Year A: July 13, 2014
First Reading: Genesis 25:19-34
The Pain and the Great One by Judy Blume
(Written for ages 5-9)
Comment: We encounter a classic case of sibling rivalry with the story of Esau and Jacob. Kids with siblings are likely to be able to imagine the kinds of struggles Jacob and Esau might have had with one another as they were growing up. Children would not necessarily be surprised to hear within the story that Isaac loved Esau and Rebekah loved Jacob, as, like The Pain and the Great One, often siblings are convinced one is loved more than another. Blume’s story, like the story of Jacob and Esau, cannot be cleaned up with a quick moral or tied together neatly with a bow. They both involve the messiness of anger and frustration that comes with being part of a family and trying to find your place within it. Consider this text an invitation to talk honestly with the children of your church about the experience of having and being a sibling.
Second Reading: Romans 8:1-11
Zora Hurston & The Chinaberry Tree by William Miller
(Written for ages 5-9)
Comment: “For God has done what the law, weakened by the flesh, could not do… so that the just requirement of the law might be fulfilled in us, who walk not according to the flesh but according to the Spirit.” When thinking about how to distill this text for young listeners, I find myself reflecting on the way God’s Spirit empowers and inspires us to see and experience life in a new way. When the law becomes an albatross around our necks, we have lost sight of why it was given to us by God. After her mother dies, Zora hears the voice of her mother in a sparrow’s song, inspiring her to never stop climbing or reaching for the dreams of a life lived fully. Wonder together with the children of your church about the way God’s Spirit is like that sparrow, inspiring and calling them to live a life more fully rooted in God.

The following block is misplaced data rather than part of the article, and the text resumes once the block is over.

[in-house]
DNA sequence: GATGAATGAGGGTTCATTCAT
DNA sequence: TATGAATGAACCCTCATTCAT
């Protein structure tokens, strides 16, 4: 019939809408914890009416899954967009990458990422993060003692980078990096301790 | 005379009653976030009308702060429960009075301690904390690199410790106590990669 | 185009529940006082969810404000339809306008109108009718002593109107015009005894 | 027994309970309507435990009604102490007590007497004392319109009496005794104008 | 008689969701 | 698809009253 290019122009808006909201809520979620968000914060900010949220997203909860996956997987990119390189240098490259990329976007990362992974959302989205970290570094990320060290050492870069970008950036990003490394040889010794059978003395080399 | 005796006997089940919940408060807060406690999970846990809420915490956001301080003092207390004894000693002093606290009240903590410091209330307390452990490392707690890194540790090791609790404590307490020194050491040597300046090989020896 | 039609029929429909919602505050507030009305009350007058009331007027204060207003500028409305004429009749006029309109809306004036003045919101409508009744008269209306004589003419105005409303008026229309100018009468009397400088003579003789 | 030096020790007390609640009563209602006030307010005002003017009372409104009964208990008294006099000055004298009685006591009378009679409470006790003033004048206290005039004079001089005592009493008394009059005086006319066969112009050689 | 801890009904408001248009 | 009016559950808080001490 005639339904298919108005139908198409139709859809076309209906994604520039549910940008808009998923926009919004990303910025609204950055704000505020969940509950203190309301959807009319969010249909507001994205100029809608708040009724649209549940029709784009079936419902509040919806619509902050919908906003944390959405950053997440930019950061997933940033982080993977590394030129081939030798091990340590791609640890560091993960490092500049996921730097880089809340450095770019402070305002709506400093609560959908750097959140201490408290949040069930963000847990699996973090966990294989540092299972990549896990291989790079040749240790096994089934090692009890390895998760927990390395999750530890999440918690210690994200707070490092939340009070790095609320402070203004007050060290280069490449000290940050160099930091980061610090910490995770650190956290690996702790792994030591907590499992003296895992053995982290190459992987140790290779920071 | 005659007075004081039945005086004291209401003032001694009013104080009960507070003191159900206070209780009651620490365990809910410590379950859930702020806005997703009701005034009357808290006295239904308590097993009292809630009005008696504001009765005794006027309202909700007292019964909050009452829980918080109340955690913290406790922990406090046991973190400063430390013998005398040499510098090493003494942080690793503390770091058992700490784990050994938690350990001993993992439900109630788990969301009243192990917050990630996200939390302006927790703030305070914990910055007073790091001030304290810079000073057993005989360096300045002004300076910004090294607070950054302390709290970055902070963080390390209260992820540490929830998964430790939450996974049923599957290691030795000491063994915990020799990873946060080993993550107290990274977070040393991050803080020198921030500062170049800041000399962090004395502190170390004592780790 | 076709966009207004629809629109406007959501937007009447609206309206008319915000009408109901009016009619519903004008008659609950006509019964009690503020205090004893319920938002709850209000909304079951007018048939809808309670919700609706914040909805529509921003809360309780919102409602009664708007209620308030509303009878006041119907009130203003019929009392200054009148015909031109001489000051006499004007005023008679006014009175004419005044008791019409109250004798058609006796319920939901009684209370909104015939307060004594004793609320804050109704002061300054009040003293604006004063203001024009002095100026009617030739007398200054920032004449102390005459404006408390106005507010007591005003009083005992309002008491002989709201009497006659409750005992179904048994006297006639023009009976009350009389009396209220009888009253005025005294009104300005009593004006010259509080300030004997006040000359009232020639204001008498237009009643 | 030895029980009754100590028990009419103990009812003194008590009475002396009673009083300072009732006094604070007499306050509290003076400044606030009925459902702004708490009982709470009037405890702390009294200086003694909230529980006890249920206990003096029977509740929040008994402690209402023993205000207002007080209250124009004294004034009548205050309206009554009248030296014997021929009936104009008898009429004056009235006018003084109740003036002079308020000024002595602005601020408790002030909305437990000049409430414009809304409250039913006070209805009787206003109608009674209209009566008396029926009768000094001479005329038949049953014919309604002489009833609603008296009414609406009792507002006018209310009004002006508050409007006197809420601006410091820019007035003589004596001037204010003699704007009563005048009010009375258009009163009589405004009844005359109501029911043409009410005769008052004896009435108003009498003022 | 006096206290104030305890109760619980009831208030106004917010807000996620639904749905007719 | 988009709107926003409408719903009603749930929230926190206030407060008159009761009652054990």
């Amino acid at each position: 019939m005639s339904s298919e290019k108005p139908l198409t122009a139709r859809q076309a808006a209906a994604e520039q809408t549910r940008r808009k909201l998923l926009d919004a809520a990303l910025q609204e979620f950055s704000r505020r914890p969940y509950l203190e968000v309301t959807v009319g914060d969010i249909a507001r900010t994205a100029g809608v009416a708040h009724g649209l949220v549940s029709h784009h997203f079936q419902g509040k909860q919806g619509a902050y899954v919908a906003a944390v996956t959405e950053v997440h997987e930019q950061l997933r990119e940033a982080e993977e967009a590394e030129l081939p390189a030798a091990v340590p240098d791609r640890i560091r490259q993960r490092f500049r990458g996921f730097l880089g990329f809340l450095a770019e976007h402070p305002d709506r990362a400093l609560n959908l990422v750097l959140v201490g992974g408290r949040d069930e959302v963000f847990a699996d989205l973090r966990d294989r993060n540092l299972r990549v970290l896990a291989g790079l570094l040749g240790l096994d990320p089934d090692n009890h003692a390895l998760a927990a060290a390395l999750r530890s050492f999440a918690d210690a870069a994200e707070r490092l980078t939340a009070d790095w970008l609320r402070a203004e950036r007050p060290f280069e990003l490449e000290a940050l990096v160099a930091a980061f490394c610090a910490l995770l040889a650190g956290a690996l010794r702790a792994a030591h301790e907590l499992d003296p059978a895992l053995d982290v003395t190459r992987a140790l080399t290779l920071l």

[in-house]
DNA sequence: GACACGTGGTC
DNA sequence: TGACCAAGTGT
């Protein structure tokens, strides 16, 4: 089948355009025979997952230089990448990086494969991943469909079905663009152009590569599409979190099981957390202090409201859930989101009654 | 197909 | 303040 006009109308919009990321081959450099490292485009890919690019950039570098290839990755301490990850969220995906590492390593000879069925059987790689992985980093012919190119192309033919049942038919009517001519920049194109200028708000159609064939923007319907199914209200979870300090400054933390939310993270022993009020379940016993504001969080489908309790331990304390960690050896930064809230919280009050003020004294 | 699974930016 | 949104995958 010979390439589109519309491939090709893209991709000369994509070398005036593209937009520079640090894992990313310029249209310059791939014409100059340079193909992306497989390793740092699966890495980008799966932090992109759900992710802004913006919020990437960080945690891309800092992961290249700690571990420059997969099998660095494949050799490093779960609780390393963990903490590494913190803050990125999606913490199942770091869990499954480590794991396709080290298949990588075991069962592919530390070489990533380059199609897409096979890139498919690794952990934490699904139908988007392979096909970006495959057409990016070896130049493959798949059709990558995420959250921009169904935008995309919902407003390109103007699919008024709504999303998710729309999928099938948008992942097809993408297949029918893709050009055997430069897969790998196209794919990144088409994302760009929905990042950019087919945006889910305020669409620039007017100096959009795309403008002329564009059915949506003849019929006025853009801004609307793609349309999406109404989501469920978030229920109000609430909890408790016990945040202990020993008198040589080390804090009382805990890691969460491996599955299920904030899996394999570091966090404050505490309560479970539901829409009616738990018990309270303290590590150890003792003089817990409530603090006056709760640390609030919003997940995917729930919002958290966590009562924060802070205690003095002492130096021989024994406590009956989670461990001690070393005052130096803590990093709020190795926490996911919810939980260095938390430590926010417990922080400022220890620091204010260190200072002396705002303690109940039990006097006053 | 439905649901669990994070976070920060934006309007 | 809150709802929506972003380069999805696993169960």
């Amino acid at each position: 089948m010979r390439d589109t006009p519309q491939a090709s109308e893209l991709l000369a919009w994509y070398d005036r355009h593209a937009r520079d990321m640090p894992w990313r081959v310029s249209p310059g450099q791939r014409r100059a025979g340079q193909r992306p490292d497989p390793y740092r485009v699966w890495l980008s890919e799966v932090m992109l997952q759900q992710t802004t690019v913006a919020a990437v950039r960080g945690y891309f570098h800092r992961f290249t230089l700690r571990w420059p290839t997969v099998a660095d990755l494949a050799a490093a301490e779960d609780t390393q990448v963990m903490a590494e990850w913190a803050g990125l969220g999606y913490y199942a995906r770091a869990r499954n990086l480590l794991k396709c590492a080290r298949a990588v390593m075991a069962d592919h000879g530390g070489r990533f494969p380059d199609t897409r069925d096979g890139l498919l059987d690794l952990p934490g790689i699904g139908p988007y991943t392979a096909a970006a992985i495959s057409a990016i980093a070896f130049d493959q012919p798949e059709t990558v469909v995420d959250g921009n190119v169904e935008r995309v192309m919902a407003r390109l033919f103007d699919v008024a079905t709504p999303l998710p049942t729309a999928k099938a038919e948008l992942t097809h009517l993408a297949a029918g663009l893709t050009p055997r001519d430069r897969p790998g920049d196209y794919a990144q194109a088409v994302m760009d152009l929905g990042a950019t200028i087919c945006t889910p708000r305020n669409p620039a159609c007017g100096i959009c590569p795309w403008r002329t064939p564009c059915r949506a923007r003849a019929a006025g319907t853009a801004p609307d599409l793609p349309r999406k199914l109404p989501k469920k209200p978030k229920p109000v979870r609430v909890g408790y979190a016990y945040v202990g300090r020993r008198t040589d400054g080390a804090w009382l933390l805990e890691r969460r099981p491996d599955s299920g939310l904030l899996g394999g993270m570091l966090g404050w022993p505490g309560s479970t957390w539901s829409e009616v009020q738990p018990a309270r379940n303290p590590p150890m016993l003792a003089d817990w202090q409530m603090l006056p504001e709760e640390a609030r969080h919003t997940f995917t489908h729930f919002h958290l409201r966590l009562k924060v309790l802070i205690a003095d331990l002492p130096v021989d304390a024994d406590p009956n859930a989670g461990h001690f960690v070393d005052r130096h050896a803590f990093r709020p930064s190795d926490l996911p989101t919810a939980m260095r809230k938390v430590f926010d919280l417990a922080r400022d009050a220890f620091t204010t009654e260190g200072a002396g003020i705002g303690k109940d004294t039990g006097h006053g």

Gospel Reading: Matthew 13:1-9, 18-23
The Tiny Seed by Eric Carle
(Written for ages 3-7)
Comment: The Tiny Seed fits so well with this text, it almost seems as if it were written with Jesus’ parable in mind. Through Carle’s pictures, children follow the journey of seeds blowing in the wind. Many of the seeds and plants don’t survive the journey though the seasons, but the tiny seed grows big and begins the cycle of life again. The book is a bit wordy, but the Carle’s collaged pictures tell the story beautifully. As they follow the journey of the seeds, encourage the children of your church to imagine themselves as one of the seeds sown by the sower. What would it be like to suffer poor growing conditions versus being sown in good soil, to grow big and beautiful like the tiny seed?
The Lectionary Links this week are written by regular contributor Noell Rathbun-Cook.